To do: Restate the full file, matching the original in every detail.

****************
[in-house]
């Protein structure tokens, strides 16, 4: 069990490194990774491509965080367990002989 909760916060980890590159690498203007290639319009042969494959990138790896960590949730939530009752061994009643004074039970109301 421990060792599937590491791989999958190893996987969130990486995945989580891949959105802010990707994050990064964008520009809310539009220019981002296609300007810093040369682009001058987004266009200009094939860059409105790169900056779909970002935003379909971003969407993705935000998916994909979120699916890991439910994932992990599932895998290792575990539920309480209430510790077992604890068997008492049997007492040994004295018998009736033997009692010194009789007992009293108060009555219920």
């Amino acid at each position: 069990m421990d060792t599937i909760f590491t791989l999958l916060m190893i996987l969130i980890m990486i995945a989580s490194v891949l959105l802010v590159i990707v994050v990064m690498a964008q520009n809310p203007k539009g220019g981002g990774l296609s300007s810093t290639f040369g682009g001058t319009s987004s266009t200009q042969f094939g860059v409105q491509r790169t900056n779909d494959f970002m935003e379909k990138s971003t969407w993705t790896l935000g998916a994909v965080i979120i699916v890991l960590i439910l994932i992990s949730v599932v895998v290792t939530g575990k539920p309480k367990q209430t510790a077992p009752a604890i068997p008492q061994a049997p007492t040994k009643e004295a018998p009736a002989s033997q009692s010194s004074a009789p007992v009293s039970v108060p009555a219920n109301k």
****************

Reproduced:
[in-house]
């Protein structure tokens, strides 16, 4: 069990490194990774491509965080367990002989 909760916060980890590159690498203007290639319009042969494959990138790896960590949730939530009752061994009643004074039970109301 421990060792599937590491791989999958190893996987969130990486995945989580891949959105802010990707994050990064964008520009809310539009220019981002296609300007810093040369682009001058987004266009200009094939860059409105790169900056779909970002935003379909971003969407993705935000998916994909979120699916890991439910994932992990599932895998290792575990539920309480209430510790077992604890068997008492049997007492040994004295018998009736033997009692010194009789007992009293108060009555219920």
């Amino acid at each position: 069990m421990d060792t599937i909760f590491t791989l999958l916060m190893i996987l969130i980890m990486i995945a989580s490194v891949l959105l802010v590159i990707v994050v990064m690498a964008q520009n809310p203007k539009g220019g981002g990774l296609s300007s810093t290639f040369g682009g001058t319009s987004s266009t200009q042969f094939g860059v409105q491509r790169t900056n779909d494959f970002m935003e379909k990138s971003t969407w993705t790896l935000g998916a994909v965080i979120i699916v890991l960590i439910l994932i992990s949730v599932v895998v290792t939530g575990k539920p309480k367990q209430t510790a077992p009752a604890i068997p008492q061994a049997p007492t040994k009643e004295a018998p009736a002989s033997q009692s010194s004074a009789p007992v009293s039970v108060p009555a219920n109301k």